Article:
This method of determining the nature of corrosion is superior to prior art techniques, particularly in systems where the electrolyte is treated with oxidizers &/or passivating agents, for example peroxygen compound selected from hydrogen peroxide, sodium peroxide, sodium perborate, peroxycarboxylic acids, potassium monopersulfate, sodium peroxydisulfate, potassium peroxide, potassium perborate, sodium monopersulfate, potassium peroxydisulfate, ammonium peroxydisulfate, ammonium monopersulfate and mixtures thereof, nitrites, nitrates, chromates, and the like. Recognition of the onset of localized corrosion permits immediate action to be taken to neutralize corrosive conditions before damage occurs. The appropriate type and amount of inhibitor can be immediately dosed to the system, eliminating any damage from pitting.

Now with further reference to FIG. 2, a block 210 is comprised of a series of pieces of the desired metallurgy 212 that are joined with an insulating material 214 placed between each adjoining piece. This series of adjoined pieces will be designated the “block”. A hole (not shown) is incorporated at some part of the construction process through which the electrolyte will contact the block. The metal pieces making up the block are equipped with appropriate sensing apparatus (not shown) for the sensing of ECN and LPR. Other sensing apparatus for determination of temperature gradients, heat transfer coefficients, etc. can be applied in a way that does not interfere with the performance of ECN and LPR sensing apparatus. The block is equipped with a device 216 to provide heat thru the block. The block is combined with other supporting equipment necessary for replicating the operational environment of the heat transfer equipment in question. This can include, but is not limited to, equipment necessary for replicating electrolyte flow rate, electrolyte chemical parameters, and skin temperature at the heat exchanger electrolyte interface, etc.

The process control parameters are adjusted and controlled to replicate the operational environment at the heat exchanger metal-electrolyte interface.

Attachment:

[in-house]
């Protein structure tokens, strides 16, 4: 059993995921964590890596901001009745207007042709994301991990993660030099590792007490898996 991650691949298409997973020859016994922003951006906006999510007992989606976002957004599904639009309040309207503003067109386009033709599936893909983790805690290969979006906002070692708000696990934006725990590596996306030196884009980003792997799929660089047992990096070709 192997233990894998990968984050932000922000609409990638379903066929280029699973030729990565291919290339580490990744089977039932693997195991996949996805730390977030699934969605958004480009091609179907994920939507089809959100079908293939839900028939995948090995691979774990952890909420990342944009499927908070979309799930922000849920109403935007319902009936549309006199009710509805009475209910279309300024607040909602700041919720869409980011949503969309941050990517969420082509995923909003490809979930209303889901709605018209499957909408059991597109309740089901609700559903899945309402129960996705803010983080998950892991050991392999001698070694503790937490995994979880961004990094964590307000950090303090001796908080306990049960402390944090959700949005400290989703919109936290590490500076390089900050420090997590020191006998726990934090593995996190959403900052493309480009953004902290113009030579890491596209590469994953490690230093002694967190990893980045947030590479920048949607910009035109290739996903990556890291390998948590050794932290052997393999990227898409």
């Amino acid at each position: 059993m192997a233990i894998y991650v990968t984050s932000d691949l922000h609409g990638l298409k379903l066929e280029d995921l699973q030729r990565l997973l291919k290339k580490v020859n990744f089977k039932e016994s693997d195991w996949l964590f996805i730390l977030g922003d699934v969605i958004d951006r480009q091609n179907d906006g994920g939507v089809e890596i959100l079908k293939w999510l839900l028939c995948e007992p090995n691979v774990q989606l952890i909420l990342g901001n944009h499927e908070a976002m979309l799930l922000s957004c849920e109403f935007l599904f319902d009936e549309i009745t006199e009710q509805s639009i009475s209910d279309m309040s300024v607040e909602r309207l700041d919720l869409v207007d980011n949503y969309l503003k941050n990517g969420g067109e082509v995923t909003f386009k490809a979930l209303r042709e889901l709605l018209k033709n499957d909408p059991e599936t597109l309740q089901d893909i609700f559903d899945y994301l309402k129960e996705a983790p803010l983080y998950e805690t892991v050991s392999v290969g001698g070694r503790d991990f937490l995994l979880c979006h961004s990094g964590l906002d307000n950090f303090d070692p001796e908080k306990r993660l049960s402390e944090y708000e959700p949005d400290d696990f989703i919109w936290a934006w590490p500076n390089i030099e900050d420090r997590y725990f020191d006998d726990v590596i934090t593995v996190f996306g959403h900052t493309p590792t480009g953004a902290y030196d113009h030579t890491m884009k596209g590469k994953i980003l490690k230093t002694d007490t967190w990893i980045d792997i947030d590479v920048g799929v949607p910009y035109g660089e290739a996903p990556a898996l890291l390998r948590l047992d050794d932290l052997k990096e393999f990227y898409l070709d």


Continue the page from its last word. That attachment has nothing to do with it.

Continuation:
Both ECN and LPR corrosion data are monitored and the data is inputted to a computer (not shown) that utilizes methods for correlating their trend on a real-time basis. Continuity in the trend illustrates generalized or uniform corrosion. Divergence in the trend identifies the onset of localized corrosion.

Test Results

All testing was performed at a skin temperature of 144 F. using 1010 carbon steel. Flowrate was regulated at 3.8 gpm.

Corrosion values consistent with electrochemical noise corrosion and linear polarization corrosion measuring techniques are correlated to determine the nature of corrosion. The “Activity Factor” (AF) is calculated using the equation:

AF=σi/irms

where σi is the standard deviation of the electrochemical current noise data, and irms is the root mean square of the electrochemical current noise.

The AF detects changes in current and highlights the deviation from the steady state condition. However, it alone does not indicate the nature of corrosion since increased oxidation potential of the electrolyte such as with the addition of passivating agents will increase current, and induce an increase in AF.

Because the data collected using electrochemical noise (ECN) corrosion techniques is non-intrusive, the corrosion data is clean of interferences like the applied potential technique linear polarization. For this reason, the data is related to those mechanisms directly involved with electro-chemical processes (corrosion). When ECN electrodes are exposed to either a pitting or passivating environment, the electrochemical noise current increases, thereby indicating an increase in AF, and typically a corresponding increase in ECN corrosion rate.

LPR is an intrusive technique that applies a current that polarizes the electrode. Because LPR is an intrusive technique for measuring corrosion, the technique is limited to measuring changes in the overall corrosion rate. When the LPR electrode is polarized, then depolarized as a result of exposure to a pitting environment, the initial measured corrosion rate decreases. However, when LPR electrodes are depolarized, then exposed to a passive environment, the initial measured corrosion rate increases. This phenomena is a result of the difference in driving force that induces the flow of current. In the first case, the driving force is the formation of a large cathode around the small anode (pit). In the later case, the driving force is the high potential passivating agent in the electrolyte.

When a large cathode forms, the large cathodic area is highly polarized and exhibits an increased resistance. Because LPR corrosion rates are directly related to resistance by the equation:

MPY=K/Rp (A)

where:

K is the Stern-Geary constant (generally available from the literature and dependent upon the metal/environment combination)

A is the electrode surface area

Rp is the polarization resistance

where Rp=ΔE/ΔI (change in potential/change in current).

It has been discovered that the characteristics of LPR can be used in combination with the true readings of ECN to determine the nature of corrosion. Once the true nature of corrosion is determined, appropriate selection and addition of corrosion inhibitors can be applied in real-time to prevent the propagation of localized corrosion.

Although the examples herein compare LPR corrosion rate to AF, the instant invention contemplates similar comparisons which could be made, e.g. by comparing electrochemical noise corrosion rate versus LPR corrosion rate or comparing LPR resistance versus AF or ECN corrosion rate.

Test 1:

A passivating agent was added to the electrolyte to induce passivation of the electrodes. The electrolyte was circulated through the CHx (MENTOR CHx)until steady state was reached.